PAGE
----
Since the 2013 military coup, Egyptian authorities have arrested or charged probably at least 60,000 people, forcibly disappeared hundreds for months at a time, handed down preliminary death sentences to hundreds more, tried thousands of civilians in military courts, and created at least 19 new prisons or jails to hold this influx. The primary target of this repression has been the Muslim Brotherhood, the country's largest opposition movement.
Human Rights Watch found that the Interior Ministry has developed an assembly line of serious abuse to collect information about suspected dissidents and prepare often fabricated cases against them. This begins at the point of arbitrary arrest, progresses to torture and interrogation during periods of enforced disappearance, and concludes with presentation before prosecutors, who often pressure suspects to confirm their confessions and almost never investigate abuses.
The former detainees said that torture sessions begin with security officers using electric shocks on a blindfolded, stripped, and handcuffed suspect while slapping and punching him or beating him with sticks and metal bars. If the suspect fails to give the officers the answers they want, the officers increase the power and duration of the electric shocks and almost always shock the suspect's genitals.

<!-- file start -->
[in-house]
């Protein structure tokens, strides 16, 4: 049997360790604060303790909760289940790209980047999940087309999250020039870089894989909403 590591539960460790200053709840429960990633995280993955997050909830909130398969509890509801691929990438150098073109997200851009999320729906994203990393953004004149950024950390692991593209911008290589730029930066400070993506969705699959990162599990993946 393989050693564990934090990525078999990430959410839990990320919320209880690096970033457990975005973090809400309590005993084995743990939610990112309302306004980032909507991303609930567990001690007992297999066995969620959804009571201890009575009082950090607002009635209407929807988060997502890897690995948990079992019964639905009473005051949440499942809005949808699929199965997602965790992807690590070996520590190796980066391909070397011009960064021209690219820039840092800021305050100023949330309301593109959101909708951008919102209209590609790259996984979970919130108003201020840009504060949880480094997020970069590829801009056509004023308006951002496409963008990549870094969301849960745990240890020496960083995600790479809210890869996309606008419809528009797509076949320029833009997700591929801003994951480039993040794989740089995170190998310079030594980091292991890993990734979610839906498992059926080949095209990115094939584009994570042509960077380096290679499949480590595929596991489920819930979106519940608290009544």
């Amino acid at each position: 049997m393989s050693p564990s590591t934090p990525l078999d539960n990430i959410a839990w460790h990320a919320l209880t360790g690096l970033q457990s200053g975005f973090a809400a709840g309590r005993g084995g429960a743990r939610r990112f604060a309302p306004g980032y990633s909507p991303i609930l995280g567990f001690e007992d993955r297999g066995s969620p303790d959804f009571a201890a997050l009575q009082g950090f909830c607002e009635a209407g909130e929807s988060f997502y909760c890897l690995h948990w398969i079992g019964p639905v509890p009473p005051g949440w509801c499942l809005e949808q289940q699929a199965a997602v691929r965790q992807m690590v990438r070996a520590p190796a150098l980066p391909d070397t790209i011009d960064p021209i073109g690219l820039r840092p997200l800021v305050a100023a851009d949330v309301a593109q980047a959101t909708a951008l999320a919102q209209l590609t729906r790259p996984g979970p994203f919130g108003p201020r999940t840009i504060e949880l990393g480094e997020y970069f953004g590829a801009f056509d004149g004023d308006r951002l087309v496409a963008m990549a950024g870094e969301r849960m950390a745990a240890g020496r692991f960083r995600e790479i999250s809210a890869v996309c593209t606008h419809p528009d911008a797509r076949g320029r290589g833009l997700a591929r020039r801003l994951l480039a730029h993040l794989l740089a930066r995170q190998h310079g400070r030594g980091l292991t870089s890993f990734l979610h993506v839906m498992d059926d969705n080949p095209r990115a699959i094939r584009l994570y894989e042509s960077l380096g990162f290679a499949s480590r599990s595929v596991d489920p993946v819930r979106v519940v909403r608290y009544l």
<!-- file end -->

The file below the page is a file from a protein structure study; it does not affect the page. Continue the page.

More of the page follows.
Officers then employ two types of stress positions to inflict severe pain on suspects, the detainees said. In one, they hang suspects above the floor with their arms raised backwards behind them, an unnatural position that causes excruciating pain in the back and shoulders and sometimes dislocates their shoulders. In a second, called the "chicken" or "grill," officers place suspects' knees and arms on opposite sides of a bar so that the bar lies between the crook of their elbows and the back of their knees and tie their hands together above their shins. When the officers lift the bar and suspend the suspects in the air, like a chicken on a spit, they suffer excruciating pain in shoulders, knees, and arms.
Security officers hold detainees in these stress positions for hours at a time and continue to beat, electrocute, and interrogate them.
"Khaled," a 29-year-old accountant, told Human Rights Watch that in January 2015, National Security officers in Alexandria arrested him and took him to the city's Interior Ministry headquarters. They told him to admit to participating in arson attacks on police cars the previous year. When Khaled denied knowing anything about the attacks, an officer stripped off his clothing and began shocking him with electrified wires. The torture and interrogations, involving severe electric shocks and stress positions, continued for nearly six days, during which Khaled was allowed no contact with relatives or lawyers. Officers forced him to read a prepared confession, which they filmed, stating he had burned police cars on the orders of the Muslim Brotherhood.